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The Slytherin Dungeons

Brianna Caedmon

Slytherin Student
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About Brianna Caedmon

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    Grass Snake

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  1. It was cold outside, snow falling in torrents to cover the ground. I shivered, never having particularly enjoyed this time of year. Sure, it was beautiful, but it was also cold and bleak and desolate. Then, suddenly, I noticed something: some sort of party was taking place, led by another Slytherin! I ran down to join in, and soon found myself smiling and having fun.
  2. I think Hagrid was enough of a genuine danger to students that he should have spent some time in prison for legitimate reasons, or at least been forcibly removed from his post. He kept dangerous animals at the school, used a broken wand (without the level of knowledge required to even use a normal wand safely!) and had little regard for how easily injured his students were. I actually love him in general, but I think his irresponsibility was downright dangerous.
  3. I don't think it's cheating. I think having someone else brew the potion for him would be, but following different instructions is not. Potions making isn't just about following the instructions (or everyone would find it easy) but also about the skills needed to actually brew the potion. Harry got lucky finding the textbook, but he wouldn't have succeeded if he wasn't also good at brewing (which he must be, given that despite Snape's best efforts to cause him to fail he still achieved an EE in potions- suggesting he has some natural talent for it that had never shown due to Snape's treatment of him in class). I also think that, as many others have said, since he had no idea whether or not it would work he simply took a risk and it paid off. I also don't think his continued use of the book was cheating. He had an unfair advantage, yes, but everyone has some degree of unfair advantage or disadvantage and this is just how life is. As well as that, I also would like to reiterate that he must have had some potions skill- or he never would have been able to brew the potions anyway. I do however think that holding onto his unfair advantage was really very Slytherin of him.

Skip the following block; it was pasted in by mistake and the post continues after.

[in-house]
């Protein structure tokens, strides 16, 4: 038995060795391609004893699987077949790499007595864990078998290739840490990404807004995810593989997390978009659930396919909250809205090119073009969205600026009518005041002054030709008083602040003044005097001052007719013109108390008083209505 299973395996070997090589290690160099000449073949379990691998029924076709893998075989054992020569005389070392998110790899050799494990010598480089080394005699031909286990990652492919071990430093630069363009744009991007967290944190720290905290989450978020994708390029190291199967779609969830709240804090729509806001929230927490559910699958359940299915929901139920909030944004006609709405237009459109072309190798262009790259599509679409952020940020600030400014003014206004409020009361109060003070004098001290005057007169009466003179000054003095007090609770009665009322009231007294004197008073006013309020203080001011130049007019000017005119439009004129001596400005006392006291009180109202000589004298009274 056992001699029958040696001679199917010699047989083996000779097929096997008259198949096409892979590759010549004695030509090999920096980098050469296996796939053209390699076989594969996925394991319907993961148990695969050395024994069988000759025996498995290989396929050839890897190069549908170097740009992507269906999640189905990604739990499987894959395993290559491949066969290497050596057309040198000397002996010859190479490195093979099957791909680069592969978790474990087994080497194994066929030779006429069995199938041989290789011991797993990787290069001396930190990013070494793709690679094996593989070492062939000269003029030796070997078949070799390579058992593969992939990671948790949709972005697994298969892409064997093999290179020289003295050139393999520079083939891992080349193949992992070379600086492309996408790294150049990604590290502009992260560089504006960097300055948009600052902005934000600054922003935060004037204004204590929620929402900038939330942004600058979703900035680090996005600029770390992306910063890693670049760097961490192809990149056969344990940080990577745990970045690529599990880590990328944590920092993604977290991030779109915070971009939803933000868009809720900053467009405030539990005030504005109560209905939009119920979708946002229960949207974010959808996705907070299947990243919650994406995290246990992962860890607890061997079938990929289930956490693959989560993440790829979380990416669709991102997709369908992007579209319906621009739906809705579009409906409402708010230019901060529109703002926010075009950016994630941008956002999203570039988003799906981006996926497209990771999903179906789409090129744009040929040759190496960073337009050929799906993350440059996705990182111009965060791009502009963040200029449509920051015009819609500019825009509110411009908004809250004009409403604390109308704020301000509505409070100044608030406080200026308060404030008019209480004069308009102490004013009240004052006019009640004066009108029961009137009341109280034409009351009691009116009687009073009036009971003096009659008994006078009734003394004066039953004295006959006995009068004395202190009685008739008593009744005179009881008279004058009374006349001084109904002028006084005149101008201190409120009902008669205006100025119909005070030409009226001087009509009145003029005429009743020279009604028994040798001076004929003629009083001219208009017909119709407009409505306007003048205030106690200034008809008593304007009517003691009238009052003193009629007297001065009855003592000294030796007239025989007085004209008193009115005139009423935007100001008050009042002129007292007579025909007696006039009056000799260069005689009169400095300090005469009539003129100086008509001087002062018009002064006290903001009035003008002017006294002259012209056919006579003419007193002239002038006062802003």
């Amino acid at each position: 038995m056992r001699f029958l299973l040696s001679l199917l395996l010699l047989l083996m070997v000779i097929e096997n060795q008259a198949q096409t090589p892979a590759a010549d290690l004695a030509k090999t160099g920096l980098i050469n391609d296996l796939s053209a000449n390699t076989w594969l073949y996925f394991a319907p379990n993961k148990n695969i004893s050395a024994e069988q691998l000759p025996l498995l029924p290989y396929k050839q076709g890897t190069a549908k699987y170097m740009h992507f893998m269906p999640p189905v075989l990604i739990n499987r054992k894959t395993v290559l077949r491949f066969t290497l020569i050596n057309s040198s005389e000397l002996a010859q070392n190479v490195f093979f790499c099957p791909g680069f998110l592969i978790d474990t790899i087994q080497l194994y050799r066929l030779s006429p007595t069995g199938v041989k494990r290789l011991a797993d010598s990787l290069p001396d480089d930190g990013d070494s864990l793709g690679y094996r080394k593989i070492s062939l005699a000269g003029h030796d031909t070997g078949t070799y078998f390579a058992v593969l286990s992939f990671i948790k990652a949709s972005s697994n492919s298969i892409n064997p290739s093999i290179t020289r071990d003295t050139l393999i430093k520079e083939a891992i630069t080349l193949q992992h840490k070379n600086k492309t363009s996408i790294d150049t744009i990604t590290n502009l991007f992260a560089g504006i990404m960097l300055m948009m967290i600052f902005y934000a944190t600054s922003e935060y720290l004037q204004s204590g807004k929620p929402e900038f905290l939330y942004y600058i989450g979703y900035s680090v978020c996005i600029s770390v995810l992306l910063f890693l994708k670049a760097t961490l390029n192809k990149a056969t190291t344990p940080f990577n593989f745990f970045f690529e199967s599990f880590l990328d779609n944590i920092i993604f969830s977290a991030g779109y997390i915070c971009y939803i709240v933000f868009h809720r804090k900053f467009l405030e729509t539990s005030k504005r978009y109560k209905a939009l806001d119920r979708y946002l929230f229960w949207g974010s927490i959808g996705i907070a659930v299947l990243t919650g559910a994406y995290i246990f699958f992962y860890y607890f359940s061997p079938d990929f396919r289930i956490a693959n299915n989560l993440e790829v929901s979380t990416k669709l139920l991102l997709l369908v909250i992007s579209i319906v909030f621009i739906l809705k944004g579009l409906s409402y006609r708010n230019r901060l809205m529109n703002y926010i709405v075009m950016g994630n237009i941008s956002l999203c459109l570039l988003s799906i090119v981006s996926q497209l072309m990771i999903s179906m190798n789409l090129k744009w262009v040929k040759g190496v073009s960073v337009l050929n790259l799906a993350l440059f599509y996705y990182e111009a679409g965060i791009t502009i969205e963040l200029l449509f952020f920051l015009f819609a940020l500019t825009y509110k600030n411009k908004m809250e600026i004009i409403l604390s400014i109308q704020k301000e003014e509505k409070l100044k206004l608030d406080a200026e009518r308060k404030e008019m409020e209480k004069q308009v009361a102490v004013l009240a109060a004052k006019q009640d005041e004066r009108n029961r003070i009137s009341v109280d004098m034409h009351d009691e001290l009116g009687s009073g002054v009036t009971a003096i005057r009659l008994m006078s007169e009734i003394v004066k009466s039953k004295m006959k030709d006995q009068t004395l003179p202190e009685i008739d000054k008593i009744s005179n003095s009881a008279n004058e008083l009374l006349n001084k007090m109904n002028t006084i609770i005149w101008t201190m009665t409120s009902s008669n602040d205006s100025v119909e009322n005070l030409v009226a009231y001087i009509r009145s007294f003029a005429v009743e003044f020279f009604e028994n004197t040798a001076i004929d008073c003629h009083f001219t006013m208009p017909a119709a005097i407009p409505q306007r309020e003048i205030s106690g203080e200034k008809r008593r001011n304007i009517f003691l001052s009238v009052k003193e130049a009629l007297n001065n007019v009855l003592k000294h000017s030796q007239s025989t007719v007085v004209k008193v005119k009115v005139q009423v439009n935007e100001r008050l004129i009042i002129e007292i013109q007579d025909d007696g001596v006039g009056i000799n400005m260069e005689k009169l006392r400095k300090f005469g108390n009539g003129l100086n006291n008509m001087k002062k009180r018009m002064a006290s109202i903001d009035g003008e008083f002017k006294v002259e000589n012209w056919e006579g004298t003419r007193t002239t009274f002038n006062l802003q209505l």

4. Charlie Weasley A warm fire, dragon "smell", a pine forest
  5. I can see people's point of view when they say these items are distracting and disruptive so a ban makes sense, however personally I can't help but think that rather than banning the item any pranks that go out of hand or aren't cleaned up afterwards should simply be punished after the fact. As someone who quite enjoys the occasional prank, I see nothing wrong with it and would personally adopt a laissez-faire policy of "If it's cleaned up and everyone is laughing I don't care.". I suspect, as others have mentioned, that Dumbledore announced the ban to appease Filch, who was worried about others attempting to take on the Weasley twins' old role. Personally, I would 100 percent be taking their products- peruvian darkness powder, pigmy puffs, maybe even a couple of those daydreams for the more boring lessons.
  6. As many others have said, I think the biggest reason was necessity. Both Dumbledore and McGonagall would have been busy, and with Hagrid away that left Snape as the only order member who was around. Since, as an order member, Snape could be trusted to intercept the message Dumbledore may well have told him to. He also could have noticed Harry was away from the feast and been concerned, as some others have suggested. It could also have been pure necessity with no other motivations at all. Like others here, I am also very curious about how patronus messages actually work- they must be incredibly unreliable and untrustworthy if they just blurt out the message in front of whoever they find.
  7. I can imagine a magazine aimed at potions masters and enthusiasts giving away a new 'exotic ingredient' for people to try brewing with each month- perhaps with preservation charms or even special charms to keep any live ingredients that way.
  8. I think, as others have said, that popularity and even the choice not to care about popularity have an effect on the development of the characters- and that this is likely in large part due to the nature of the books, since school is a time when popularity is very important. I think Harry's choice not to want to be popular affects him in that it makes him a more open minded person- more willing to talk to and engage with those who are not popular. I think Luna's similar embracing of her unpopularity leads her to be more comfortable being herself and being creative. On the other hand, I think, as others have said, that Ron's desire for popularity brings out the worst in him. I think it could be said that a major theme throughout the books is a rejection of the idea that seeking to be popular is good- those who try seem to show more negative character traits than others.
  9. Personally, I would walk as confidently into the store as possible and start getting Mr Borgin to gather the items that I say I want to "buy" together. I'd start asking after everything that was out of sight behind the cabinet, until I got to something he said was reserved. This does, of course, rely on him not realising I have no way to pay for any of this and kicking me out.
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